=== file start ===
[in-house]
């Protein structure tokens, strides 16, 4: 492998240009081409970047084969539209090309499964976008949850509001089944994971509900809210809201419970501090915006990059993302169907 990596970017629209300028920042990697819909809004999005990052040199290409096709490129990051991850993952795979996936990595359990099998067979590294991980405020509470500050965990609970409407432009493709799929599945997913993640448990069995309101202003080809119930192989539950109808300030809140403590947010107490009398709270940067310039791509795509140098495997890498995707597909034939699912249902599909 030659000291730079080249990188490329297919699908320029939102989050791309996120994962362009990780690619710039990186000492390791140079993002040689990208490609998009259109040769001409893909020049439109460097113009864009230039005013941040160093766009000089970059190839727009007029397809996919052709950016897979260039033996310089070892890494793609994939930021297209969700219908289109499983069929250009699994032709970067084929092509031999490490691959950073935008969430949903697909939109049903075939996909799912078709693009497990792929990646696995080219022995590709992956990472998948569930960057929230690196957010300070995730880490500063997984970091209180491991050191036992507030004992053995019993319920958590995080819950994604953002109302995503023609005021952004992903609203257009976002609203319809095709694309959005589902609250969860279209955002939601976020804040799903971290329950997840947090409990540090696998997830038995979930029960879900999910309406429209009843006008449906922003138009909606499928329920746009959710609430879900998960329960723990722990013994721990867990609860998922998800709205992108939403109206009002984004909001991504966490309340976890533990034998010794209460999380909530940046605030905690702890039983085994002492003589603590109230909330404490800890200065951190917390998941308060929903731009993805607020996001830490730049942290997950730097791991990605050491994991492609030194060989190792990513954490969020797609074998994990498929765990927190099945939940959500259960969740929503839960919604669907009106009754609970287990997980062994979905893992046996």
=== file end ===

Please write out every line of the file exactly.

[in-house]
């Protein structure tokens, strides 16, 4: 492998240009081409970047084969539209090309499964976008949850509001089944994971509900809210809201419970501090915006990059993302169907 990596970017629209300028920042990697819909809004999005990052040199290409096709490129990051991850993952795979996936990595359990099998067979590294991980405020509470500050965990609970409407432009493709799929599945997913993640448990069995309101202003080809119930192989539950109808300030809140403590947010107490009398709270940067310039791509795509140098495997890498995707597909034939699912249902599909 030659000291730079080249990188490329297919699908320029939102989050791309996120994962362009990780690619710039990186000492390791140079993002040689990208490609998009259109040769001409893909020049439109460097113009864009230039005013941040160093766009000089970059190839727009007029397809996919052709950016897979260039033996310089070892890494793609994939930021297209969700219908289109499983069929250009699994032709970067084929092509031999490490691959950073935008969430949903697909939109049903075939996909799912078709693009497990792929990646696995080219022995590709992956990472998948569930960057929230690196957010300070995730880490500063997984970091209180491991050191036992507030004992053995019993319920958590995080819950994604953002109302995503023609005021952004992903609203257009976002609203319809095709694309959005589902609250969860279209955002939601976020804040799903971290329950997840947090409990540090696998997830038995979930029960879900999910309406429209009843006008449906922003138009909606499928329920746009959710609430879900998960329960723990722990013994721990867990609860998922998800709205992108939403109206009002984004909001991504966490309340976890533990034998010794209460999380909530940046605030905690702890039983085994002492003589603590109230909330404490800890200065951190917390998941308060929903731009993805607020996001830490730049942290997950730097791991990605050491994991492609030194060989190792990513954490969020797609074998994990498929765990927190099945939940959500259960969740929503839960919604669907009106009754609970287990997980062994979905893992046996």